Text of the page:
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Tunisian authorities should conduct a thorough and impartial investigation into the death of a man on October 3, 2014 who was allegedly tortured and abused during his arrest. Relatives of Mohamed Ali Snoussi who viewed his body told Human Rights Watch that he had injuries on the back of his head and bruising on his back, arms, and legs. Human Rights Watch viewed photographs showing the injuries.
While international attention continues to focus on events in other parts of the Arab world, the political transition process in Yemen is facing ongoing and serious challenges. Since the uprising in 2011 that led to the removal of President Ali Abdullah Saleh, his successor Abdu Rabu Mansour Hadi has struggled to keep the country’s transition on track, tested and confronted—often militarily—by a host of political, religious, regional and other groupings.
Countries around the world continue to sentence to death or to execute people with mental and intellectual disabilities, in clear violation of international standards, Amnesty International said ahead of the World Day against the Death Penalty (10 October 2014). Amnesty International has documented cases of people who suffer from such disabilities facing execution or being executed in countries including Japan, Pakistan and the USA.
Shi’a militias, supported and armed by the government of Iraq, have abducted and killed scores of Sunni civilians in recent months and enjoy total impunity for these war crimes, said Amnesty International in a new briefing published today. Absolute Impunity: Militia Rule in Iraq provides harrowing details of sectarian attacks carried out by increasingly powerful Shi’a militias in Baghdad, Samarra and Kirkuk, apparently in revenge for attacks by the armed group that calls itself the Islamic State (IS).
Please view all contents related to the campaign including reports, articles, how to effectively use the internet, and surveys and statistics at...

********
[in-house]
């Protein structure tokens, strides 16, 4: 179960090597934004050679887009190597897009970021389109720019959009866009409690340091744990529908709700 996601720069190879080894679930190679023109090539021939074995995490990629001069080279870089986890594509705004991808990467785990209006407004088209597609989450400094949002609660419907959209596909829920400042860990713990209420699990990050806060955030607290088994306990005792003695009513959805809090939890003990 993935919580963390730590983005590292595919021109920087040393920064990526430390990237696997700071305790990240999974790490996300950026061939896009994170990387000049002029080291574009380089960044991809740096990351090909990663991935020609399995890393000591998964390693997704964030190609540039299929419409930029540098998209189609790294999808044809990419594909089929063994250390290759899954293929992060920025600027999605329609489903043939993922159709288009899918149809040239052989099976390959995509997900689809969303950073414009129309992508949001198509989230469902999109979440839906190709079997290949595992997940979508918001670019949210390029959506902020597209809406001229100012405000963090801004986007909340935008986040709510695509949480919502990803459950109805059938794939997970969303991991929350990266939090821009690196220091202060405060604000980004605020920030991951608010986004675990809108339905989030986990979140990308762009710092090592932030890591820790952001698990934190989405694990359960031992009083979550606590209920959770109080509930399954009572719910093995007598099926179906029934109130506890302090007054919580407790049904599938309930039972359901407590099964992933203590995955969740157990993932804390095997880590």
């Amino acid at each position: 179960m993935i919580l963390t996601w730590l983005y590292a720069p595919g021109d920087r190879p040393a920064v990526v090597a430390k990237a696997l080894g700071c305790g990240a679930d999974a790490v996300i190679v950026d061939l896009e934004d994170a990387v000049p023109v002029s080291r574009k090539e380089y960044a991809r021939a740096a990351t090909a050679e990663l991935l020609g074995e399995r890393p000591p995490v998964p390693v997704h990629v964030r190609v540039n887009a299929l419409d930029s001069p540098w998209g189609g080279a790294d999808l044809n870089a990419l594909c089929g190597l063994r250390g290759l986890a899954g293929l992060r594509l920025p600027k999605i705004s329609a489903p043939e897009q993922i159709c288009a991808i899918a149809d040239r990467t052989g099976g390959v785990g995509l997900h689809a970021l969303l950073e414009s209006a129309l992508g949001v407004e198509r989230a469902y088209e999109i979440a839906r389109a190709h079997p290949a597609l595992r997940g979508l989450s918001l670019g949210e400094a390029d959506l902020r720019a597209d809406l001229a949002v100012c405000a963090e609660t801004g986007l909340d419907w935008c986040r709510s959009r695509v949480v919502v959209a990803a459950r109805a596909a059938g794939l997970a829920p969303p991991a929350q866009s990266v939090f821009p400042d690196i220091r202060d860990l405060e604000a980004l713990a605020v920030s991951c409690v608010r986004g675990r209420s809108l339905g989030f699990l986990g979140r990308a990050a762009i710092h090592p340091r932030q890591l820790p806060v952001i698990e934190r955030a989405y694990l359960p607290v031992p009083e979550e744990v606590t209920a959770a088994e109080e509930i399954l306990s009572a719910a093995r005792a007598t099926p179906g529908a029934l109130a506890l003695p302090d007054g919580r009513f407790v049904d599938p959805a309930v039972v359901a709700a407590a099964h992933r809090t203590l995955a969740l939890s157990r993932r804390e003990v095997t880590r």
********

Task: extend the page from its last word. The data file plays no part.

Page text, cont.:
Despite the repeated promises by the Israeli ruling Authorities in the Israeli Interior Ministry Office in East Jerusalem to solve the problem the Palestinian citizens of...
A call for a coordinated, popular, and grassroots effort to tear down the Wall came out of Jerusalem on the 2nd of October 2002, from the office of the Palestinian Environmental...
Urgent need for climate change adaptation measures in Arab countries
Authors: M.K. Tolba (ed); N.W. Saab (ed)
Publisher: Arab Forum for Environment and Development, 2009
Although greenhouse gas emissions from the Arab world amount to 4.2% of global emissions, the impact of climate change on the fragile environment of the region and its people is expected to be immense. This report aims to provide information to governments, business, academia and the public about the impact of climate change on the Arab countries, and encourage concrete action to face the challenge.
The report analyses the Arab response to the urgent need for adaptation measures, and uses the latest research findings to describe the vulnerabilities of natural and human systems in the Arab world to climate change and the impacts on different sectors. In an attempt to help shape adequate policies, the report discusses options for a post-Kyoto regime and outlines the state of international negotiations in this regard.